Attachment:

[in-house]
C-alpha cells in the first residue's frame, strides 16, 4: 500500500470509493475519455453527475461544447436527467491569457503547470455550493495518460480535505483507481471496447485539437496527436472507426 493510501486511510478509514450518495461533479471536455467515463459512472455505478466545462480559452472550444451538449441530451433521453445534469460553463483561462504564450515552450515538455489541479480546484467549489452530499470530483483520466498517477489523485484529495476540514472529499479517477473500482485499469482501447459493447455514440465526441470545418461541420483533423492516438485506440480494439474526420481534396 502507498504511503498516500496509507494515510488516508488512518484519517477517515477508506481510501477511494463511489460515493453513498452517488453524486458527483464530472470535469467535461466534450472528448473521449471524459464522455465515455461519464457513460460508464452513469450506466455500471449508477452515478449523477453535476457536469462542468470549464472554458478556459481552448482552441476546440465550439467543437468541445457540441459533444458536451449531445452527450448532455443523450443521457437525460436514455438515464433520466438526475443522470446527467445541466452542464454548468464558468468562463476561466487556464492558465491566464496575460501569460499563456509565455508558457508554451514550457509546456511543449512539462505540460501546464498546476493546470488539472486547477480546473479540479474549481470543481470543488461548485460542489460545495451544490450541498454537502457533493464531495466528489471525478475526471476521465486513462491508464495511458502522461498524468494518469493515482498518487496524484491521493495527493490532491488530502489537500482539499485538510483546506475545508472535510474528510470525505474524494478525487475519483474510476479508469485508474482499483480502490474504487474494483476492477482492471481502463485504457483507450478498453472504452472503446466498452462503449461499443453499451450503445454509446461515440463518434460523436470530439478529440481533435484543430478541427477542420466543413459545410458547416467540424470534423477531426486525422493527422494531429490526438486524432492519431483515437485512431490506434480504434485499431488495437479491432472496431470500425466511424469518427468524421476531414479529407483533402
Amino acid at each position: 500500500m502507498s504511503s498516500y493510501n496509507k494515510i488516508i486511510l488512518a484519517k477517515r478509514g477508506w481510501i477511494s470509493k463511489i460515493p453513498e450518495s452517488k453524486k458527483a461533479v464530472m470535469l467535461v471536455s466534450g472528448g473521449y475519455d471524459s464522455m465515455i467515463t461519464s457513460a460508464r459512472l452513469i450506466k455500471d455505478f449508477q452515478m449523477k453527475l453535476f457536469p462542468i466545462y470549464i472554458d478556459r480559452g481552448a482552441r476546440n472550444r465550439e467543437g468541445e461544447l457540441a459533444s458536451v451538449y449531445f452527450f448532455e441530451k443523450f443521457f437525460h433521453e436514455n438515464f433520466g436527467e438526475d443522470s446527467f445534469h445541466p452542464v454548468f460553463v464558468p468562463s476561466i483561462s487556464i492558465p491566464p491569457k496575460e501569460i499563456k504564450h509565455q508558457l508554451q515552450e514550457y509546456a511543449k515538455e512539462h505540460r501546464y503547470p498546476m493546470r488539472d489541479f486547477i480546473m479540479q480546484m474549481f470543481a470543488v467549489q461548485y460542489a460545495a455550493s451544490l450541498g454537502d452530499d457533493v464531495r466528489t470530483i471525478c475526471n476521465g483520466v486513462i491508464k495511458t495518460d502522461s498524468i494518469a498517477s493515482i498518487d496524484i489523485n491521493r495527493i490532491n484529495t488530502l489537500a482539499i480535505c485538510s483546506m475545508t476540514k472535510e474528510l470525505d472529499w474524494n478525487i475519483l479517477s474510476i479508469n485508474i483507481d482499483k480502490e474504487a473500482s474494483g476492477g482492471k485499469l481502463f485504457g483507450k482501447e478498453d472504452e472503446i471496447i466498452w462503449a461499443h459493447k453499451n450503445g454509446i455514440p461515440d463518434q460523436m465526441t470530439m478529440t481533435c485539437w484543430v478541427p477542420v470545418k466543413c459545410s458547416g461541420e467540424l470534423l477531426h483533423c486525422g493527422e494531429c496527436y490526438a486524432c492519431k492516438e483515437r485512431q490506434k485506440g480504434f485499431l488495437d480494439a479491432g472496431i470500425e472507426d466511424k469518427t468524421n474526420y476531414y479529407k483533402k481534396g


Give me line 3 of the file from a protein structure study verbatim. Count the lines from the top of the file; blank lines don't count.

Amino acid at each position: 500500500m502507498s504511503s498516500y493510501n496509507k494515510i488516508i486511510l488512518a484519517k477517515r478509514g477508506w481510501i477511494s470509493k463511489i460515493p453513498e450518495s452517488k453524486k458527483a461533479v464530472m470535469l467535461v471536455s466534450g472528448g473521449y475519455d471524459s464522455m465515455i467515463t461519464s457513460a460508464r459512472l452513469i450506466k455500471d455505478f449508477q452515478m449523477k453527475l453535476f457536469p462542468i466545462y470549464i472554458d478556459r480559452g481552448a482552441r476546440n472550444r465550439e467543437g468541445e461544447l457540441a459533444s458536451v451538449y449531445f452527450f448532455e441530451k443523450f443521457f437525460h433521453e436514455n438515464f433520466g436527467e438526475d443522470s446527467f445534469h445541466p452542464v454548468f460553463v464558468p468562463s476561466i483561462s487556464i492558465p491566464p491569457k496575460e501569460i499563456k504564450h509565455q508558457l508554451q515552450e514550457y509546456a511543449k515538455e512539462h505540460r501546464y503547470p498546476m493546470r488539472d489541479f486547477i480546473m479540479q480546484m474549481f470543481a470543488v467549489q461548485y460542489a460545495a455550493s451544490l450541498g454537502d452530499d457533493v464531495r466528489t470530483i471525478c475526471n476521465g483520466v486513462i491508464k495511458t495518460d502522461s498524468i494518469a498517477s493515482i498518487d496524484i489523485n491521493r495527493i490532491n484529495t488530502l489537500a482539499i480535505c485538510s483546506m475545508t476540514k472535510e474528510l470525505d472529499w474524494n478525487i475519483l479517477s474510476i479508469n485508474i483507481d482499483k480502490e474504487a473500482s474494483g476492477g482492471k485499469l481502463f485504457g483507450k482501447e478498453d472504452e472503446i471496447i466498452w462503449a461499443h459493447k453499451n450503445g454509446i455514440p461515440d463518434q460523436m465526441t470530439m478529440t481533435c485539437w484543430v478541427p477542420v470545418k466543413c459545410s458547416g461541420e467540424l470534423l477531426h483533423c486525422g493527422e494531429c496527436y490526438a486524432c492519431k492516438e483515437r485512431q490506434k485506440g480504434f485499431l488495437d480494439a479491432g472496431i470500425e472507426d466511424k469518427t468524421n474526420y476531414y479529407k483533402k481534396g